Jolie Gentil has sworn off butting into other people’s business. To those who know her, it sounds as far-fetched as finding used bubble gum on Mars. Her life revolves around her husband Scoobie, her twins, appraising the occasional house, and helping run the Cozy Corner B&B. Nothing could drag Jolie into solving crimes. Really. Except maybe a request from the most unlikely source. Sergeant Morehouse is convinced his nephew is not a runaway. Something had terrified the teenager, but before Morehouse could figure it out, Kevin was gone. Jolie has a soft spot for Kevin, who helped Scoobie’s young brother Terry adjust to life in Ocean Alley. Plus, she has a feeling that Kevin saw something he wasn’t supposed to see at the hospital, when he had his appendix removed. She has to make the time to follow her hunch. Kind of hard to balance family, the B&B, and the upcoming Cinco de Mayo-themed food pantry fundraiser. And what about the murder of the hospital's head nurse? Could it be connected to Kevin's disappearance? Adding to the mix is Aunt Madge decision to enlighten the Jersey shore by running for mayor of Ocean Alley. She's convinced a proposed resort will change the character of Ocean Alley. With her husband Harry as campaign manager, she intends to convince voters progress doesn't have to mean lots more concrete. Jolie has faith in her hunches. Scoobie isn't so sure and Aunt Madge believes Jolie needs a remedial course in minding her own business. But Kevin’s life may depend on Jolie’s certainty and her efforts to find him before a killer does. Follow the crime -- and fun -- in the eleventh Jolie Gentil cozy mystery.
Few parts of the shores of old England present more beautiful and romantic scenery than is to be found on the coast of Cornwall. There are deep bays, and bold headlands, and wild rocks, and lofty cliffs, and wooded heights, and bare downs, and yellow sands full of the most minute and delicate shells, so delicate that it is surprising how they could have existed in the rough and boisterous ocean, and been cast up whole from the depths below. In one of those beautiful bays, many years ago, a large party was collected, on a bright afternoon in the early part of autumn. Among the party were persons of all ages, but most of them were young, and all were apparently very busy. Some were engaged in tending a fire over which a pot was boiling, and others were collecting drift-wood thrown up close under the cliff, with which to feed it. Two or three young ladies, under the superintendence of a venerable matron, were spreading a tablecloth, though the sand looked so smooth and clear that it did not seem as if the most dainty of people could have required one. Several were very eager in unpacking sundry hampers and baskets, and in carrying the dishes and plates, and bottles of wine, and the numerous other articles which they contained, to the tablecloth. Two young ladies had volunteered to go with a couple of pails to fetch water from a spring which gushed out of the cliff, cool and fresh, at some distance off, and two young gentlemen had offered to go and, assist them, which was very kind in the young gentlemen, as they certainly before had not thought of troubling themselves about the matter. To be sure the young ladies were very pretty and very agreeable, and it is possible that their companions might not have considered the trouble over-excessive. The youngest members of the party were as busy as the rest, close down to the water collecting the beautiful shells which have been mentioned. The shells were far too small to be picked up singly, and they therefore came provided with sheets of thick letter-paper, into which they swept them from off the sand where they had been left by the previous high tide. A loud shout from a hilarious old gentleman, who had constituted himself director of the entertainment, and who claimed consequently the right of making more noise than anybody else, or indeed than all the rest put together, now summoned them up to the tablecloth, to which at the sound, with no lingering steps, they came, exhibiting their treasures on their arrival to their older friends. The party forthwith began to seat themselves round the ample tablecloth, but they took up a good deal more room than had it been spread on a table. The variety of attitudes they assumed was amusing. The more elderly ladies sat very upright, with their plates on their laps; the younger ones who had gone for the water, and their friends of the same age, managed to assume more graceful attitudes; while the young men who had been to school and college, and had read how the Romans took their meals, stretched themselves out at the feet of the former, leaning on their elbows, and occasionally, when not actually engaged in conveying ham and chicken or pie to their mouths, giving glances at the bright and laughing eyes above them. The hilarious old gentleman tried kneeling, that he might carve a round of beef placed before him, but soon found that attitude anything but pleasant to his feelings; then he sat with one side to the cloth, then with the other. At last he scraped a trench in the sand sufficient to admit his outstretched legs, and, placing the beef before him, carved vigorously away till all claimants were supplied. The younger boys and girls, tucking their legs under them like Turks, speedily bestowed their undivided attention to the task of stowing away the good things spread out before their eyes.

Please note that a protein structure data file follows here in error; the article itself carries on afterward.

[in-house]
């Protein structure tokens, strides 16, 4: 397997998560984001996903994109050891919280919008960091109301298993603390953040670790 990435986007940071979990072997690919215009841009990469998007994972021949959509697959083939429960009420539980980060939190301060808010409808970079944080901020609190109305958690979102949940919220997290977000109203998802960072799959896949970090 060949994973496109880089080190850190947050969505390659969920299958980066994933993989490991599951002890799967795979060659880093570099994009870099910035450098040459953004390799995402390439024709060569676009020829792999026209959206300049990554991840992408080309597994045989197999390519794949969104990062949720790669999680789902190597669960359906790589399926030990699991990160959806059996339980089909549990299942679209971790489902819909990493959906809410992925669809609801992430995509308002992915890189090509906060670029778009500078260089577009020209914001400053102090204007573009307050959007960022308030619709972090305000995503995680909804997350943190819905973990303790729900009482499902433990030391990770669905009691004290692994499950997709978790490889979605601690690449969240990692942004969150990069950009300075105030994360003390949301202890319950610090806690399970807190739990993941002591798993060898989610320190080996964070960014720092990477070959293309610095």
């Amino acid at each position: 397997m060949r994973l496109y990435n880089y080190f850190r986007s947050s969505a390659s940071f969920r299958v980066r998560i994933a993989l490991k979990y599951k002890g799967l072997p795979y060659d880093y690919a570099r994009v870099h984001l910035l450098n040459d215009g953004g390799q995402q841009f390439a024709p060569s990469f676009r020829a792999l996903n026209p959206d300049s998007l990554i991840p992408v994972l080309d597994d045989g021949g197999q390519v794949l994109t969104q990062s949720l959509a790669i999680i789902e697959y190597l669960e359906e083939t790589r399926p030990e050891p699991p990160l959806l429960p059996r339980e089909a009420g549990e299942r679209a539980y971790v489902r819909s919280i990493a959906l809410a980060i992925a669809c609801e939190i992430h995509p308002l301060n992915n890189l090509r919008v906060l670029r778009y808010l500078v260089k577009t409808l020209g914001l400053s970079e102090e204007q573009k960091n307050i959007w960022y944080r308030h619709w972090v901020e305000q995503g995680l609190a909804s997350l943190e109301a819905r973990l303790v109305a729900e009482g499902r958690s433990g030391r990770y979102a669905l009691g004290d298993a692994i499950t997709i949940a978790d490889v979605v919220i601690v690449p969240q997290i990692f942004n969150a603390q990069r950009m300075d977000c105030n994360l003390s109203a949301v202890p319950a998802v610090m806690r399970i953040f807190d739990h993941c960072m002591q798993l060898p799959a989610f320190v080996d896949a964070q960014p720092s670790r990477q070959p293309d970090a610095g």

Release on 1998 | by A. J. Sobczak,Janet Alice Long,Frank Northen Magill
Author: A. J. Sobczak,Janet Alice Long,Frank Northen Magill
Category: Characters and characteristics in literature
Contains analyses of characters that appear in novels, plays, epics, and other classics of world literature, providing lengthy descriptions of central characters, and less extensive discussions of supporting players; and arranged alphabetically by title.
Offers numerous lists of fun, factual, and trivial issues, such as discontinued ice cream flavors and most popular websites for kids, along with "netiquette" tips, helpful references, and more. Original.